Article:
• I doubt they match up very well. Neighbouring Aviso cells don’t even match up with themselves. The values should be highly correlated, but they are not.

    • Bear, I agree with AJ.

      What’s more, the satellites cannot measure sea-level anywhere near land. In fact, even the passage of a ship can mangle their measurements.

      Physicist Willie Soon explains many of the problems starting at 17:37 in this very informative hour-long lecture:

  7. Is kriging appropriate for sea level? After all, it is fundamentally true that water seeks its own level while land is pushed willy nilly by many forces.

  8. There is nothing to verify the new satellite sea surface level altimeter data…EXCEPT THESE (and other properly) KRIGED TIDAL DATA SETS.

    What are they going to do…compare satellite sea level altimetry against models??

    The satalllire data is showing a slight acceleration that is seen in FEW OF THE TIDAL GAUGE RECORDS. That is a fail.

    Satellite sea level altimetry may someday become the “gold standard” but there is a lot more work to do to make that happen.

    How are they getting away with all of these CAGW lies? Has every scientist in the field sold out??

  9. ” … so confirmation bias is a concern …”
    Looks like 2 stations shown for Queensland Oz. Cape Ferguson is there, possibly Rosslyn Bay? The 2 stations operated by BoM (Bureau of Meteorology), famous for “adjustments”. There are another 42 permanent tide gauges in Queensland that are not operated by BoM. Rosslyn Bay actually has two tide gauges in the same tide race that show different results, which seems a bit unlikely. The rest all show different results, but none are necessarily wrong or manipulated.

  10. The problem with SLR is that 65% of the gauges show little change. 10% show that sea levels are decreasing. The remaining 25% show sea levels increasing. An average of all this data will show a slight increase in sea levels. If you took a medium value then there would be negligible rise. An average value shows a modest increase (around the 1.7mm/yr). With that data how could you make any certainty about what is actually happening.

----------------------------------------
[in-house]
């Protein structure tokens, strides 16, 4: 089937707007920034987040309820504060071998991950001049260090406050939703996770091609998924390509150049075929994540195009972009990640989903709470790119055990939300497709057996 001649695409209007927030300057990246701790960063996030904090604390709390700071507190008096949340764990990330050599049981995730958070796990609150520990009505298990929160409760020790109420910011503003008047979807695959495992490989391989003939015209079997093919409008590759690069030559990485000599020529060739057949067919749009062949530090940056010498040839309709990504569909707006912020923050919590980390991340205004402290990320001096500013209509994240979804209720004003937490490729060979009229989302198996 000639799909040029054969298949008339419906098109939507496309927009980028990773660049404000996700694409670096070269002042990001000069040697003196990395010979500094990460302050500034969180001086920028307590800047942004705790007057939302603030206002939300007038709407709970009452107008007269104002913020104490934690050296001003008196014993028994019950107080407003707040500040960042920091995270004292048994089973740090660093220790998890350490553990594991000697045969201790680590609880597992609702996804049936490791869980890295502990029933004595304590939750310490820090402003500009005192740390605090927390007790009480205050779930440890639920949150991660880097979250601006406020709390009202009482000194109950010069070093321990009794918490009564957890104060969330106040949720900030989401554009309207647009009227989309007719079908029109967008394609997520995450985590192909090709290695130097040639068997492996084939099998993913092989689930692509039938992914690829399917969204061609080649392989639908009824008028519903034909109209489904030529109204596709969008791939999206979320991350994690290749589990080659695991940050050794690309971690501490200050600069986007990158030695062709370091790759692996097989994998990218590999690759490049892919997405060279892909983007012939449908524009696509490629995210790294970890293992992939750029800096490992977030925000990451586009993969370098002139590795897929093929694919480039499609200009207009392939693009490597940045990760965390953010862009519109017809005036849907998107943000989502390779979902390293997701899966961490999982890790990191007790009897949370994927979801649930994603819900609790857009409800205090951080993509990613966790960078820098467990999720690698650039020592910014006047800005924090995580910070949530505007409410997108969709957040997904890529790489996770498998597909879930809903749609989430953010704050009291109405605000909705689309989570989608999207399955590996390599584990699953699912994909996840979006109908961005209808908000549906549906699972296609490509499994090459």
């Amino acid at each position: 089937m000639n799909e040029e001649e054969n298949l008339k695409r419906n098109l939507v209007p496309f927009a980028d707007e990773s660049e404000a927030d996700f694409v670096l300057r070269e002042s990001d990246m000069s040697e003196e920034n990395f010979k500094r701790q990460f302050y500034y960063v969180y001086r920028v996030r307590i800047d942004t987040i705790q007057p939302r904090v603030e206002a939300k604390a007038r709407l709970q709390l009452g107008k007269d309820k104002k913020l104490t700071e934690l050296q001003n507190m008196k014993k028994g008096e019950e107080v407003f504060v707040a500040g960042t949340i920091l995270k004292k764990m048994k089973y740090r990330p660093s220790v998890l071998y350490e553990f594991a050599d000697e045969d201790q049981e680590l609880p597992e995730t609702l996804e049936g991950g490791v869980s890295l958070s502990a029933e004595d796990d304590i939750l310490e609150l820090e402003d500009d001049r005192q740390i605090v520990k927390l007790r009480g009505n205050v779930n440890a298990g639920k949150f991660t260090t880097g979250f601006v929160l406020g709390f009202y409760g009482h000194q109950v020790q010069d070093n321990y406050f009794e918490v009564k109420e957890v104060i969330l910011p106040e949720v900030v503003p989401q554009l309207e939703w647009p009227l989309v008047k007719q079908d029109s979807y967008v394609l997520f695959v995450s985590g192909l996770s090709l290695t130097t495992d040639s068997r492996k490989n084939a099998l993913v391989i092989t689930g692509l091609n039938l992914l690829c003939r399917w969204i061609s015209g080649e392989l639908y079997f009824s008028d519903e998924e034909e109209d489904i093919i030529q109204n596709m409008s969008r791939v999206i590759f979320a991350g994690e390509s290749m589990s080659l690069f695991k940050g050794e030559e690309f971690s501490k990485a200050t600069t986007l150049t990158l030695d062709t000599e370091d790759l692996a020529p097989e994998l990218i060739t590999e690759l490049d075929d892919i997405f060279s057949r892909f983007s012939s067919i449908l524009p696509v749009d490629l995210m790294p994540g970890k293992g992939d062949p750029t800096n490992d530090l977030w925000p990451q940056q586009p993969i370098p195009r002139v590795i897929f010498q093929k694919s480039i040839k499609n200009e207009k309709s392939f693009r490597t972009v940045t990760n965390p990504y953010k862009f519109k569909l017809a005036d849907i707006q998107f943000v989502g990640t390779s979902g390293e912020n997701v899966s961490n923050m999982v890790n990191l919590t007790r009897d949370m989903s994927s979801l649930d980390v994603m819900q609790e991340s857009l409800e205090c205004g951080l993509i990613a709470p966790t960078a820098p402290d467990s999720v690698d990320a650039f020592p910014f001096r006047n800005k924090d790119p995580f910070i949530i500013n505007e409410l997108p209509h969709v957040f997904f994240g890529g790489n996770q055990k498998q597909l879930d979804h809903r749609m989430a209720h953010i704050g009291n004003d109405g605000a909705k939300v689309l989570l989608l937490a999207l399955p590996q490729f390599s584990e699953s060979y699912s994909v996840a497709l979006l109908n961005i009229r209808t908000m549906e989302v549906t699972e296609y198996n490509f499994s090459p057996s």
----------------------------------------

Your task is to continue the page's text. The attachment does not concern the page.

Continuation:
11. Holy Grig Batman, does this mean we are going all to drown next year instead of this year ? Woohoo, the Maple Leafs get one more chance at the Cup !

  12. How do you even determine a reference point, on a viscous blob running thru multiple “gravity” fields ?
    There must be a limit to any accuracy, no matter the precision of the measurements.

  13. If you take the trouble of downloading all the PSMSL tide gauge data and then calculate the acceleration since 1993 to compare it to Colorado University Sea Level Research Group’s value of 0.084 mm/yr² you will find out that the range of acceleration in the 208 PSMSL stations that report 100% for that time series is on the order of -0.5 to 2.6 mm/yr² Attempting to tease out a mean or median accurate to 4 places which is what would be required is a fool’s mission.

  14. “This is significantly less than the 3.3 mm/yr trend estimated by satellite altimetry data. …”

    Part of the reason for that might be that although satellites measure and report relative sea level change — what you’d observe on your backyard tide gauge — the numbers are then fudged upwards by applying a roughly 12% correction for hypothetical glacial isostasy. There are reasons for that (not good ones IMHO). Anyway the number you should be checking against for satellite estimates is probably closer to 2.9 mm/yr than 3.3mm/yr.

    I’d note that reliably detecting a SMALL acceleration in sea level rise probably needs many decades worth of very good data. I don’t think we have that.

    I have some reservations about applying kriging to sea level estimates is a good idea and also about assuming GPS measurements made many km away are valid for tide gauges whose elevation changes may be highly local. (Best to nail a GPS to the gauge and hope no one steals it I think). OTOH, it’s not like the alternatives to kriging are all that stellar.

    Anyway, thanks for the effort.

    • ” the numbers are then fudged upwards”
      AVISO describes its process here. They don’t perform a GIA on local values, which I think are what AJ is using. GIA is appropriate if you want to use sea level as a measure of ocean volume, and they apply it to their global values.

      • GIA is appropriate if you want to use sea level as a measure of ocean volume

        Then their graph should be labeled “Ocean Volume”

      • “GIA is appropriate if you want to use sea level as a measure of ocean volume”